Positives: Emphasis on Paleo foods is very healthy.
Negatives: Randomness might not suit serious dieters who crave structure.
Eat Stop Eat (24-hour fast, one or two times per week)
On this plan, made popular by Brad Pilon, you fast for a full 24 hours once or twice per week, while eating sensibly the rest of the week. It's flexible: You can choose whichever 24 hours you want. Want to fast from breakfast to breakfast? No problem. Prefer to fast dinner-to-dinner? Go ahead.
Positives: Lots of flexibility for when to fast.
Negatives: 24-hour fast may be too long, especially for exercisers.
Lean Gains (16-hour fast/8-hour feed)
This brand of fasting--created by Martin Berkhan--is based on an 8-hour feeding period followed by a 16-hour fast. In this approach, it’s recommended that you follow a diet that’s high in protein, cycles carbohydrates, and has you eating the bulk of your calories during the post-exercise window.
For example, on this plan, you'd fast from 9pm on Monday night until 1pm Tuesday afternoon. If you're going to exercise, you'd do so Tuesday afternoon, consuming 10g BCAAs (branched chain amino acids) before training. Following training, you'd eat 2-3 meals before 9pm, with your biggest meal coming right after exercise. The fast begins again Tuesday evening until Wednesday at 1pm, and repeats every day.
Positives: The most "anabolic" of the programs, often leading to muscle gains while losing fat.
Negatives: More structured than other models.
Warrior Diet (20-hour undereating/4-hour feed)
While not technically an intermittent fasting plan, it's very close. On this plan you eat very lightly for the first 18 to 20 hours of each day, working out during this period of under eating. Then, you'd eat the majority of your daily intake within a 4-6 hour over feeding window. Most place their over feeding window at the end of the day as it's more convenient for family dinners and after work training sessions.
Positives: Flexible with food choices, and an excellent option for practicing Muslims during Ramadan.
Negatives: Long-term sustainability is questionable.
As noted, Intermittent Fasting is very attractive for certain populations. Eating a good breakfast, much less eating healthy meals throughout the day, is a real challenge for many busy people. A system that allows eating less frequently while still building a lean, strong, healthy body sounds appealing.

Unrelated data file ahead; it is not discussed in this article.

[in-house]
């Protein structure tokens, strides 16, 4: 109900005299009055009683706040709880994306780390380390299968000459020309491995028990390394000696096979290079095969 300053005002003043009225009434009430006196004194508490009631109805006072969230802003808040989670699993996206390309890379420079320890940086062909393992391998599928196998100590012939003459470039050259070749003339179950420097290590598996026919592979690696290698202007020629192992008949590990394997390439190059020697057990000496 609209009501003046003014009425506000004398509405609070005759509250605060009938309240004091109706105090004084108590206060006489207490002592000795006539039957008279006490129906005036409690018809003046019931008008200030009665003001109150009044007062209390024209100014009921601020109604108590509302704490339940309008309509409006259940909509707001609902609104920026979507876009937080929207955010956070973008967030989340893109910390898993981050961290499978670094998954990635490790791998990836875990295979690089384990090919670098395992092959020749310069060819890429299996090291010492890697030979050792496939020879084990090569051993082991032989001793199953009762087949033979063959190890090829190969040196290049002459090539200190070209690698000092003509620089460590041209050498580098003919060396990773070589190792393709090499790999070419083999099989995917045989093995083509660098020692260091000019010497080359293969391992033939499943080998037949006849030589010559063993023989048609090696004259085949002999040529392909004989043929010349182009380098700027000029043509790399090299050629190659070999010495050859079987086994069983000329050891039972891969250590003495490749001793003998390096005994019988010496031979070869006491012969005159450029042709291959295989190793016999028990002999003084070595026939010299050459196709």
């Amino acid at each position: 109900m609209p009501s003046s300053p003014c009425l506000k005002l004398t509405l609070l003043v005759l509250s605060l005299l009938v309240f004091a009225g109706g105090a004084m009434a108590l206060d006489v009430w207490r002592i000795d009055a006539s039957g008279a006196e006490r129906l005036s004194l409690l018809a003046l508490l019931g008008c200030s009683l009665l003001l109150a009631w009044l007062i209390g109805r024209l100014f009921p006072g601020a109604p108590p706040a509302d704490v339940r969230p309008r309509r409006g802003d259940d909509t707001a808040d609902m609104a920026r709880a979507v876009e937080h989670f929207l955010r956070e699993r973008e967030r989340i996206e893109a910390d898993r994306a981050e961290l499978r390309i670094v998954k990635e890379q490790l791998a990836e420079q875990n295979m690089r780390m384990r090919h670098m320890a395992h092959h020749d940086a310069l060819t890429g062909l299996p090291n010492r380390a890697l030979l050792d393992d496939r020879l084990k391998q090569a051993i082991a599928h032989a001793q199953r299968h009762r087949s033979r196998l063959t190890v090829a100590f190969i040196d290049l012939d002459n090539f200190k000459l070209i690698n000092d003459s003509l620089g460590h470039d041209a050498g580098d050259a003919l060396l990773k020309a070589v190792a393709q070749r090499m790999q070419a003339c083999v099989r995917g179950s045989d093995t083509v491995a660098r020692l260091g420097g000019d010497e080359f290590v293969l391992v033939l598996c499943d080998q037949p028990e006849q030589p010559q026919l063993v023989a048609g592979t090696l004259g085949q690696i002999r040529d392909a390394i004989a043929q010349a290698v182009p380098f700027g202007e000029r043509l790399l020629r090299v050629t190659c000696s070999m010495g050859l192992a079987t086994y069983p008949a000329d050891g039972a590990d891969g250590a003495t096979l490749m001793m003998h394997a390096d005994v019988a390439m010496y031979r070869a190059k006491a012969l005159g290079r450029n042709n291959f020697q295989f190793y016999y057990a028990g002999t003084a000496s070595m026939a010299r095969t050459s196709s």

But just because you say you're too busy to prepare food doesn't mean IF is the best option for you. Based upon my hands-on experience, a good fit for IF should:
• Have a history of monitoring calorie/food intake. In other words, you have "dieted" before.
• Be used to dealing with cravings and, at times, extreme hunger.
• Be legitimately too busy to eat and prepare small, frequent meals - not just too lazy or bored.
• Understand how to make good food choices.
• Be in a relatively low-stress world (single and no kids, or with a very supportive partner).
Granted, exceptions can always be made, but for those who don't fit the above criteria, I suggest focusing on "the basics" more than anything.
What Are The Nutrition Basics?
• Eating fresh, unprocessed, good quality food. Choosing bags over barcodes is a good start.
• Eating slowly. It not only improves your enjoyment of eating, it helps control intake. Try putting your fork down between bites.
• Eating reasonable portions. Whether it's low carb, low fat, or IF, when calories are controlled, progress is made. Try keeping track of your food intake for just three days - the number of calories you're really eating might surprise you.
• Eating when you're hungry, and not eating when you're not. The next time you find yourself on the couch craving chips or crackers, ask yourself: "Am I hungry, or just bored?"
• Exercise. Those who've won the fat loss war exercise regularly, usually a combination of resistance training and cardiovascular exercise. Trying to get in shape without it is a lost cause.
I've seen a lot of fads come and go in my 20 years in the field. They all follow a similar pattern, starting as "underground diets" that gain popularity quickly yet fizzle out once dieters realize they're either unhealthy, unsustainable, or just less effective than simple healthy eating.
But Intermittent Fasting is different. While not superior to the basics mentioned above, it certainly works. And for many folks, it's a plan they can confidently follow with a high degree of compliancy — which, in the end, is the most important thing of all.
If you're intrigued by Intermittent Fasting and would like to learn more, check out Experiments with Intermittent Fasting, which details Dr. Berardi's experiences with all the different variations of IF, as well as exercise programs and diet plans.